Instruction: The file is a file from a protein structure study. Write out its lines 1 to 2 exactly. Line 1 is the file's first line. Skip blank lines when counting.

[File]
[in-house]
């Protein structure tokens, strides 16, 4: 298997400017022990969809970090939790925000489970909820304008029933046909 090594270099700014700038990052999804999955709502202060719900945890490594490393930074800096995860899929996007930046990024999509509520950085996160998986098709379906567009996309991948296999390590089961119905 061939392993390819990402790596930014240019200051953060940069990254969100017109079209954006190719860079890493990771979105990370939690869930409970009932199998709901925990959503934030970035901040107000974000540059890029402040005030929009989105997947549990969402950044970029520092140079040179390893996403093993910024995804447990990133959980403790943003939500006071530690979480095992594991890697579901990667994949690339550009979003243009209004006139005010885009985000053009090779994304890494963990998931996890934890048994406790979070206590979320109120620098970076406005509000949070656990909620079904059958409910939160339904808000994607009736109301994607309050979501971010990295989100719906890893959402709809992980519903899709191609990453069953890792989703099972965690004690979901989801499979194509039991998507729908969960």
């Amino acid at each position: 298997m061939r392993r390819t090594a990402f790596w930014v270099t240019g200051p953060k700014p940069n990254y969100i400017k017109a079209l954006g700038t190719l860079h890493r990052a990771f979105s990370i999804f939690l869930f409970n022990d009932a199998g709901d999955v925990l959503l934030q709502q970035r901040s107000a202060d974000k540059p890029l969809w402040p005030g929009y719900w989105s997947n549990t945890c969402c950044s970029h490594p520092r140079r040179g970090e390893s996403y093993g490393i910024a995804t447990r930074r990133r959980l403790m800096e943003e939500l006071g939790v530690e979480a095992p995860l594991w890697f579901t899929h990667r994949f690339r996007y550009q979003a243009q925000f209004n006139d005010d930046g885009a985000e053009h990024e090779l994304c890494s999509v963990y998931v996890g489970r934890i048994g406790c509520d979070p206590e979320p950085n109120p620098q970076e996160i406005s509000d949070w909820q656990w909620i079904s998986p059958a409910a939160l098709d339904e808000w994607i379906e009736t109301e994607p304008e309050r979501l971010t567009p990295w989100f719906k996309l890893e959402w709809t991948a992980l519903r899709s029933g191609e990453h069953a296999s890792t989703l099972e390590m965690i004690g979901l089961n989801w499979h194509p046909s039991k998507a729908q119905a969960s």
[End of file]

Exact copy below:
[in-house]
């Protein structure tokens, strides 16, 4: 298997400017022990969809970090939790925000489970909820304008029933046909 090594270099700014700038990052999804999955709502202060719900945890490594490393930074800096995860899929996007930046990024999509509520950085996160998986098709379906567009996309991948296999390590089961119905 061939392993390819990402790596930014240019200051953060940069990254969100017109079209954006190719860079890493990771979105990370939690869930409970009932199998709901925990959503934030970035901040107000974000540059890029402040005030929009989105997947549990969402950044970029520092140079040179390893996403093993910024995804447990990133959980403790943003939500006071530690979480095992594991890697579901990667994949690339550009979003243009209004006139005010885009985000053009090779994304890494963990998931996890934890048994406790979070206590979320109120620098970076406005509000949070656990909620079904059958409910939160339904808000994607009736109301994607309050979501971010990295989100719906890893959402709809992980519903899709191609990453069953890792989703099972965690004690979901989801499979194509039991998507729908969960």